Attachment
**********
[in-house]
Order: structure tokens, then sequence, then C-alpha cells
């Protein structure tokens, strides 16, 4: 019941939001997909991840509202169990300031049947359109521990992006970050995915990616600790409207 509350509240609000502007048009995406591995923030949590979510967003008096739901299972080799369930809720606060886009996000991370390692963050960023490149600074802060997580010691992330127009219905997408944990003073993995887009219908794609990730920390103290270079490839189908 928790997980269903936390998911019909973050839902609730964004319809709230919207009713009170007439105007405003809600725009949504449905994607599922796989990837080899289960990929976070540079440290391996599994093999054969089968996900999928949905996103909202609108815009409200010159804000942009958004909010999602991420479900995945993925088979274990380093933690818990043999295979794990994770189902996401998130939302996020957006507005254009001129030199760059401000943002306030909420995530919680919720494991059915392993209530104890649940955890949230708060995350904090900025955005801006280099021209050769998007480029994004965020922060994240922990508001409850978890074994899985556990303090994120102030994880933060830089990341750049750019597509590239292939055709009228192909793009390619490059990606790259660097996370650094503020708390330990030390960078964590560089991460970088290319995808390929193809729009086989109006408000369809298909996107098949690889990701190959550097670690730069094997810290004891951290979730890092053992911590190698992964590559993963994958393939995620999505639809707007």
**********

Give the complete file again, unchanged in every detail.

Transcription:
[in-house]
Order: structure tokens, then sequence, then C-alpha cells
């Protein structure tokens, strides 16, 4: 019941939001997909991840509202169990300031049947359109521990992006970050995915990616600790409207 509350509240609000502007048009995406591995923030949590979510967003008096739901299972080799369930809720606060886009996000991370390692963050960023490149600074802060997580010691992330127009219905997408944990003073993995887009219908794609990730920390103290270079490839189908 928790997980269903936390998911019909973050839902609730964004319809709230919207009713009170007439105007405003809600725009949504449905994607599922796989990837080899289960990929976070540079440290391996599994093999054969089968996900999928949905996103909202609108815009409200010159804000942009958004909010999602991420479900995945993925088979274990380093933690818990043999295979794990994770189902996401998130939302996020957006507005254009001129030199760059401000943002306030909420995530919680919720494991059915392993209530104890649940955890949230708060995350904090900025955005801006280099021209050769998007480029994004965020922060994240922990508001409850978890074994899985556990303090994120102030994880933060830089990341750049750019597509590239292939055709009228192909793009390619490059990606790259660097996370650094503020708390330990030390960078964590560089991460970088290319995808390929193809729009086989109006408000369809298909996107098949690889990701190959550097670690730069094997810290004891951290979730890092053992911590190698992964590559993963994958393939995620999505639809707007």